Industry debuts new U.S. food labels
The new program is called 'Nutrition Keys' and will list calories, saturated fat, sodium and total sugars on the front of packages.
Mon, Jan 24, 2011 at 07:38 PM
HEALTHY KIDS: Supporters of the program say it was developed in response to a request from First Lady Michelle Obama, who has taken on childhood obesity as her signature issue. (Photo: Kathy Willens/AP)
LOS ANGELES - U.S. grocers joined with food and drink makers to unveil a new system on Monday for putting nutritional information on packages ahead of plans from U.S. regulators, who have called for clear and accurate labels to help fight obesity.
Critics were quick to question the front-of-package labeling move by industry, saying it appeared to be an attempt to circumvent federal regulators and to distract consumers from the unhealthy ingredients in some packaged foods.
The new program from the Food Marketing Institute and the Grocery Manufacturers Association is called "Nutrition Keys" and will list calories, saturated fat, sodium and total sugars on the front of packages.
The Nutrition Keys icon on some products also will display information about "nutrients to encourage" — such as potassium, fiber, vitamin A, vitamin C, vitamin D, calcium, iron and also protein, the industry groups said.
Nutrition Keys icons could begin appearing on packages as early as 2011, they said.
Backers said the program was developed in response to a request from First Lady Michelle Obama, who has taken on childhood obesity as her signature issue.
"We share First Lady Michelle Obama's goal of solving childhood obesity within a generation," said Pamela Bailey, president and chief executive of the GMA.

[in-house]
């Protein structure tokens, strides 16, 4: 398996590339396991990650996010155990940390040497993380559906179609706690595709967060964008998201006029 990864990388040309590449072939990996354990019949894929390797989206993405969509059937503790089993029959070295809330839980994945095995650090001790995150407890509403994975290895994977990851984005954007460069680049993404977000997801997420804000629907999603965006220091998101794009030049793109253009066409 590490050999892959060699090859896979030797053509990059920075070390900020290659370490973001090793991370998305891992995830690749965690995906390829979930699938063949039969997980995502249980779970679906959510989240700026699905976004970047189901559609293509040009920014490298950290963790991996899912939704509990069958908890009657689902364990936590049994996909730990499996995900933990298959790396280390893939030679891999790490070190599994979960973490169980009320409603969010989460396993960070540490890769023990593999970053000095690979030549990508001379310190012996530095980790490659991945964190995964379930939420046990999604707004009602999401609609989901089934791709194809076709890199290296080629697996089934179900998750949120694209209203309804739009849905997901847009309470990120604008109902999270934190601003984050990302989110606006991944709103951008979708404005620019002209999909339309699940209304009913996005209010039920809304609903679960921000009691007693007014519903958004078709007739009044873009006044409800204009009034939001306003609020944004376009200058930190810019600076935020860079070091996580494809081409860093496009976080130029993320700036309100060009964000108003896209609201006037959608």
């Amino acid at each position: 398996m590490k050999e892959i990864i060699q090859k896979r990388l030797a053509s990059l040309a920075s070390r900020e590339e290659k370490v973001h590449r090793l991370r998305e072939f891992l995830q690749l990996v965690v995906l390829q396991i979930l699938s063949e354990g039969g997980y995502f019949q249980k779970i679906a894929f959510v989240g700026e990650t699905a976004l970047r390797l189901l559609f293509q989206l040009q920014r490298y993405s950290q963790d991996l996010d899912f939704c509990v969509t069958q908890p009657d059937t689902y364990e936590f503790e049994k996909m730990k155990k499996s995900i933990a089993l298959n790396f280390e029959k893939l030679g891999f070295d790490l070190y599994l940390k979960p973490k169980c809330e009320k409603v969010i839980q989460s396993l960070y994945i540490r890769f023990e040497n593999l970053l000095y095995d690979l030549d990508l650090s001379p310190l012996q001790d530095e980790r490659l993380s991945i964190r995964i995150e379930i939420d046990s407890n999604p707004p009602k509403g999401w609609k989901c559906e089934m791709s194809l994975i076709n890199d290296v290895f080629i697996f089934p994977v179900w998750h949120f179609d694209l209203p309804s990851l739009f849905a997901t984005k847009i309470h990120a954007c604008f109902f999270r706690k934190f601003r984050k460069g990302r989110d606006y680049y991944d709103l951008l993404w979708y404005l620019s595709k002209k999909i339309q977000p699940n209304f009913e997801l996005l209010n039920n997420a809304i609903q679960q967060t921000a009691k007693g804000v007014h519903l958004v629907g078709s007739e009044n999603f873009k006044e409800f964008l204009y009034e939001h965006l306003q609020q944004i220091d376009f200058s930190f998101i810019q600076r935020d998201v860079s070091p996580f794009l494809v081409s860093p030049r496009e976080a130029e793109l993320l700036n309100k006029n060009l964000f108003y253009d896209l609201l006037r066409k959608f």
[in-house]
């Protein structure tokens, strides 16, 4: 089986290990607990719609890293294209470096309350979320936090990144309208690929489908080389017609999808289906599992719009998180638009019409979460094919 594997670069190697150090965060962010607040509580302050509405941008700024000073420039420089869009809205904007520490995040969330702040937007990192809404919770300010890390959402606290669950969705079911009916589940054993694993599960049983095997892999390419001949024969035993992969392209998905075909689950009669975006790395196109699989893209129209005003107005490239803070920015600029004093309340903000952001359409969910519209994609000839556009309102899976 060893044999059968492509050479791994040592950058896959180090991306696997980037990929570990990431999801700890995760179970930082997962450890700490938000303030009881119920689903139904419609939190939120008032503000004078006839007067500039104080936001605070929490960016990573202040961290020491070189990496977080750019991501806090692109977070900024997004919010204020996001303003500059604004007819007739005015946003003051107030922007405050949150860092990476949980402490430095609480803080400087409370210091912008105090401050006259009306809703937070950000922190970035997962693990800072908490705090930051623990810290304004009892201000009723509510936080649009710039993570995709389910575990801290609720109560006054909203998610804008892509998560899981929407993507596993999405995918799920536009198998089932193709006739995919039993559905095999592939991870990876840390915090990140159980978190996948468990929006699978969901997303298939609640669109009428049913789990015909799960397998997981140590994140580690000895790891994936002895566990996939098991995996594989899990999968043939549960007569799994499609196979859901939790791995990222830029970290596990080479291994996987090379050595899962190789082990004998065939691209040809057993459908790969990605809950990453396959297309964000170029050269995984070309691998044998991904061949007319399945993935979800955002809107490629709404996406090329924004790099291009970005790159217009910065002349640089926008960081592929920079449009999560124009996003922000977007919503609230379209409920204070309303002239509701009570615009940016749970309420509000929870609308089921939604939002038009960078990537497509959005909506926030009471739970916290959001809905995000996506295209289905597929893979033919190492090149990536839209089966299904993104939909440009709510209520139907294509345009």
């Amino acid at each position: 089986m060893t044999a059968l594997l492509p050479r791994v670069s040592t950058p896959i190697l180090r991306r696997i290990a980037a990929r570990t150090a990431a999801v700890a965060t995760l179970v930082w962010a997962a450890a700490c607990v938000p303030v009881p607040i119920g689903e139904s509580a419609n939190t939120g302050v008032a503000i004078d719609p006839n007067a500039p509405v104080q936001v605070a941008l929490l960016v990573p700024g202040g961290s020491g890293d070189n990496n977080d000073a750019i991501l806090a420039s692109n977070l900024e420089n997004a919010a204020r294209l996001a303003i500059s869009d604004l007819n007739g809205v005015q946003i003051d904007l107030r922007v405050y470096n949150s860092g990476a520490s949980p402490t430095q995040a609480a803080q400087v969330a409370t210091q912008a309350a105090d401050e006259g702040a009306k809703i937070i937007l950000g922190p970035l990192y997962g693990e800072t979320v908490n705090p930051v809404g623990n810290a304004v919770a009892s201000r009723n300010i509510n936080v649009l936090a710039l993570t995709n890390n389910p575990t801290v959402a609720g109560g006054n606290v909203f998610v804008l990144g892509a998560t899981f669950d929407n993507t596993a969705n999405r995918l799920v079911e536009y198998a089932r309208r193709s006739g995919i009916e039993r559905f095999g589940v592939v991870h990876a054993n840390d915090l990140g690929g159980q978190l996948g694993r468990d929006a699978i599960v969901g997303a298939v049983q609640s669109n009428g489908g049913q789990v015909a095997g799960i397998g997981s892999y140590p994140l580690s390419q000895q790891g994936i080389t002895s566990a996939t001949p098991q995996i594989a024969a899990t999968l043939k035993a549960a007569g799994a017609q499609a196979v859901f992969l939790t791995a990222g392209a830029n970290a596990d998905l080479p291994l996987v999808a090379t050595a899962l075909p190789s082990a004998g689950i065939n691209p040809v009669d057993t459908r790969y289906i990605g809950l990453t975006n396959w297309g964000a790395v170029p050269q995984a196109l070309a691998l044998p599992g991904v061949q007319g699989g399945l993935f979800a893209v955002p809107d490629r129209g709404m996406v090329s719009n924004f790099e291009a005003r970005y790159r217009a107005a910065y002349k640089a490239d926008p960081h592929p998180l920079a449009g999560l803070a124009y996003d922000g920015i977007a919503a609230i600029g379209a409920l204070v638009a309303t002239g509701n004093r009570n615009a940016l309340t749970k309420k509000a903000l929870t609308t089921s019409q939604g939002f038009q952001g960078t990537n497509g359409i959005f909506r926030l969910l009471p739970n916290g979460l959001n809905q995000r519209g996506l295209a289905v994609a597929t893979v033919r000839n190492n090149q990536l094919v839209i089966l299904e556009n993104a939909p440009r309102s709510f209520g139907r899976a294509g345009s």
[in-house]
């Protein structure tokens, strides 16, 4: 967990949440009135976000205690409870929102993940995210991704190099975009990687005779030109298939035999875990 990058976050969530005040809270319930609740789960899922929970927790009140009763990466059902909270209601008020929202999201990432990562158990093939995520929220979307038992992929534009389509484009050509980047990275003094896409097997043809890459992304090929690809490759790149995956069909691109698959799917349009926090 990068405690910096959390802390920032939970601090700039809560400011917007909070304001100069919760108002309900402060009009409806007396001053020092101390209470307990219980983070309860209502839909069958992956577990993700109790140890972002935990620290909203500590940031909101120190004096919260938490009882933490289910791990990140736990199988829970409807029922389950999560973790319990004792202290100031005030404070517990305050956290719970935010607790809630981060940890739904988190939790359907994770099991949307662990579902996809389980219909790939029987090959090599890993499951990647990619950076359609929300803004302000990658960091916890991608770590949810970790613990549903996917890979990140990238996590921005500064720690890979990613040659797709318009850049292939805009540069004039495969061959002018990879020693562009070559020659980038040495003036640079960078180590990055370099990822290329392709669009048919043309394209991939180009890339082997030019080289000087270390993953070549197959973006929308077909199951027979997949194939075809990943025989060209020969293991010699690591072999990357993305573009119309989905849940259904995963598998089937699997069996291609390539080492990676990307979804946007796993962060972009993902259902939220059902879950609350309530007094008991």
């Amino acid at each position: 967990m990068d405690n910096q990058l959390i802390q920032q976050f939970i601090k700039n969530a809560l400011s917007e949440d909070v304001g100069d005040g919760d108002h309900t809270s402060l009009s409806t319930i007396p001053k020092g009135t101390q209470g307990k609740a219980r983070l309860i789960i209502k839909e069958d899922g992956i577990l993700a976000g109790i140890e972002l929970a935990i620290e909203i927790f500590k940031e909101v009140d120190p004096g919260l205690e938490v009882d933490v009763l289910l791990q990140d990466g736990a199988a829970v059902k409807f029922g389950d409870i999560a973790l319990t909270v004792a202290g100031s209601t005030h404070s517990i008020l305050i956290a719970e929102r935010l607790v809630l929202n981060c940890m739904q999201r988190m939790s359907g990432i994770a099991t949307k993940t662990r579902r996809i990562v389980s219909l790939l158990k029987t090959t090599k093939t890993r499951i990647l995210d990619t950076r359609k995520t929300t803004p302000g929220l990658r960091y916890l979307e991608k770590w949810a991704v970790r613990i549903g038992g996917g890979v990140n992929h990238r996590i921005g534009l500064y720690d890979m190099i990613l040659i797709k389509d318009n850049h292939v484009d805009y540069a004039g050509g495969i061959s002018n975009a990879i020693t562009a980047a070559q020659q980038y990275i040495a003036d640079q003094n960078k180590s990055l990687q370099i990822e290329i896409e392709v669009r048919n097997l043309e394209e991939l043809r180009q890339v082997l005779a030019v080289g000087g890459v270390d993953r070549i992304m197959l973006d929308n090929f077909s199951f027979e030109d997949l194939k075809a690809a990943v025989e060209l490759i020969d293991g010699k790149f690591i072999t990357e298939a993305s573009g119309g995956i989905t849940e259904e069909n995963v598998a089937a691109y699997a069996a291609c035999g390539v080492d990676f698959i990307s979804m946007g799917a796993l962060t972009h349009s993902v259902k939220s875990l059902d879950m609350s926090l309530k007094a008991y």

The U.S. Centers for Disease Control and Prevention says two-thirds of American adults and 15 percent of children are overweight or obese. In some states, the childhood obesity rate is above 30 percent.
Expanding waistbands are a growing problem for U.S. policymakers. Children today are likely to have a shorter life span than their parents — which will affect their ability to work and pay taxes, while threatening to drive up health care costs. Military recruitment also has been hampered because many young people are too overweight and out of shape to serve.
Critics, who have tangled with food makers before, were skeptical about the new labeling plan, in part because it fails to differentiate between good and bad nutrients.
"The industry's unveiling today of its front-of-package labeling system is troubling and confirms that this effort should not circumvent or influence FDA's effort to develop strong guidelines," Democratic Congresswoman Rosa DeLauro said in a statement.
DeLauro, the former chair of a subcommittee that sets FDA funding, was a fierce critic of "Smart Choices" a controversial industry-led nutrition labeling program.
In October 2009, FDA warned companies that the agency was investigating if nutrition claims on the front of packages were misleading and called out the "Smart Choices" labels. Officials said they were developing a proposal for those labels and exploring if consumers would benefit from a single symbol to give a quick, accurate idea of nutritional content.
Food makers like Kellogg Co, which sells Froot Loops and Frosted Flakes breakfast cereals, scrapped "Smart Choices" labeling shortly after the FDA criticism.
The Institute of Medicine and the FDA have been working to develop reports and potential guidelines for what type of nutrition information should be permitted and required on the front of food packages, said Kelly Brownell, Director of the Rudd Center for Food Policy and Obesity at Yale University.
"There is much at stake," said Brownell. "Millions of people see thousands of products each day and deserve a labeling system that helps them understand nutrition information rather than misleads them."
Michael Jacobson, executive director of the Center for Science in the Public Interest, a nonprofit consumer group, said: "It's unfortunate the industry wouldn't adopt a more effective system or simply wait until the developed a system that would be as useful to consumers as possible."
(Reporting by Lisa Baertlein in Los Angeles and Lisa Richwine in Washington, D.C.; Editing by Tim Dobbyn)
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